Zhenglin Yang, Yali Chen, Concepcion Lillo, Jeremy Chien, Zhengya Yu, Michel Michaelides, Martin Klein, Kim A. Howes, Yang Li, Yuuki Kaminoh, Haoyu Chen, Chao Zhao, Yuhong Chen, Youssef Tawfik Al-Sheikh, Goutam Karan, Denis Corbeil, Pascal Escher, Shin Kamaya, Chunmei Li, Samantha Johnson, Jeanne M. Frederick, Yu Zhao, Changguan Wang, D. Joshua Cameron, Wieland B. Huttner, Daniel F. Schorderet, Frances L. Munier, Anthony T. Moore, David G. Birch, Wolfgang Baehr, David M. Hunt, David S. Williams, Kang Zhang
In several disease states, abnormal growth of blood vessels is associated with local neuronal degeneration. This is particularly true in ocular diseases such as retinal angiomatous proliferation (RAP) and macular telangiectasia (MacTel), in which, despite the absence of large-scale leakage or hemorrhage, abnormal neovascularization (NV) is associated with local neuronal dysfunction. We describe here a retinal phenotype in mice with dysfunctional receptors for VLDL (Vldlr–/– mice) that closely resembles human retinal diseases in which abnormal intra- and subretinal NV is associated with photoreceptor cell death. Such cell death was evidenced by decreased cone and, to a lesser extent, rod opsin expression and abnormal electroretinograms. Cell death in the region of intraretinal vascular abnormalities was associated with an increased presence of markers associated with oxidative stress. Oral antioxidant supplementation protected against photoreceptor degeneration and preserved retinal function, despite the continued presence of abnormal intra- and subretinal vessels. What we believe to be novel, Müller cell–based, virally mediated delivery of neurotrophic compounds specifically to sites of NV was also neuroprotective. These observations demonstrate that neuronal loss secondary to NV can be prevented by the use of simple antioxidant dietary measures or cell-based delivery of neurotrophic factors, even when the underlying vascular phenotype is not altered.
Michael I. Dorrell, Edith Aguilar, Ruth Jacobson, Oscar Yanes, Ray Gariano, John Heckenlively, Eyal Banin, G. Anthony Ramirez, Mehdi Gasmi, Alan Bird, Gary Siuzdak, Martin Friedlander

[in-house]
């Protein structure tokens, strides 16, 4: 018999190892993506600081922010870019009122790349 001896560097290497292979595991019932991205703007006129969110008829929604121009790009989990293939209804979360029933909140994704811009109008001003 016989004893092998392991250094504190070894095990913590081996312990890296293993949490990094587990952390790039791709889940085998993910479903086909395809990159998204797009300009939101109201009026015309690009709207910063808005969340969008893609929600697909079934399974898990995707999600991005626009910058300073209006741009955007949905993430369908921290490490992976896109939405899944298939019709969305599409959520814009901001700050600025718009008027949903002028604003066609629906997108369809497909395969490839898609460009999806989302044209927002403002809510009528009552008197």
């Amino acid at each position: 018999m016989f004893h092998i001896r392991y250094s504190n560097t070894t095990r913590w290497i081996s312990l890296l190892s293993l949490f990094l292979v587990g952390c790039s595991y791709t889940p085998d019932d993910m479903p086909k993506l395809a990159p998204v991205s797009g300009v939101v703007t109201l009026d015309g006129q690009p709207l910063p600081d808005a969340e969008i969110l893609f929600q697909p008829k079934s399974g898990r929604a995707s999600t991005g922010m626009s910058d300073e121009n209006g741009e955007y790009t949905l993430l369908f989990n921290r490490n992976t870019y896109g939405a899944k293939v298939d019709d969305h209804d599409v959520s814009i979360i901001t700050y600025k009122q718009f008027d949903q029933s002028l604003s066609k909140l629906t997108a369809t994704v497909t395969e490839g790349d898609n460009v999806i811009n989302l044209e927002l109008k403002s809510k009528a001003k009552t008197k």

Increased retinal vasopermeability contributes to diabetic retinopathy, the leading cause of blindness in working-age adults. Despite clinical progress, effective therapy remains a major need. Vasoinhibins, a family of peptides derived from the protein hormone prolactin (and inclusive of the 16-kDa fragment of prolactin), antagonize the proangiogenic effects of VEGF, a primary mediator of retinal vasopermeability. Here, we demonstrate what we believe to be a novel function of vasoinhibins as inhibitors of the increased retinal vasopermeability associated with diabetic retinopathy. Vasoinhibins inhibited VEGF-induced vasopermeability in bovine aortic and rat retinal capillary endothelial cells in vitro. In vivo, vasoinhibins blocked retinal vasopermeability in diabetic rats and in response to intravitreous injection of VEGF or of vitreous from patients with diabetic retinopathy. Inhibition by vasoinhibins was similar to that achieved following immunodepletion of VEGF from human diabetic retinopathy vitreous or blockage of NO synthesis, suggesting that vasoinhibins inhibit VEGF-induced NOS activation. We further showed that vasoinhibins activate protein phosphatase 2A (PP2A), leading to eNOS dephosphorylation at Ser1179 and, thereby, eNOS inactivation. Moreover, intravitreous injection of okadaic acid, a PP2A inhibitor, blocked the vasoinhibin effect on endothelial cell permeability and retinal vasopermeability. These results suggest that vasoinhibins have the potential to be developed as new therapeutic agents to control the excessive retinal vasopermeability observed in diabetic retinopathy and other vasoproliferative retinopathies.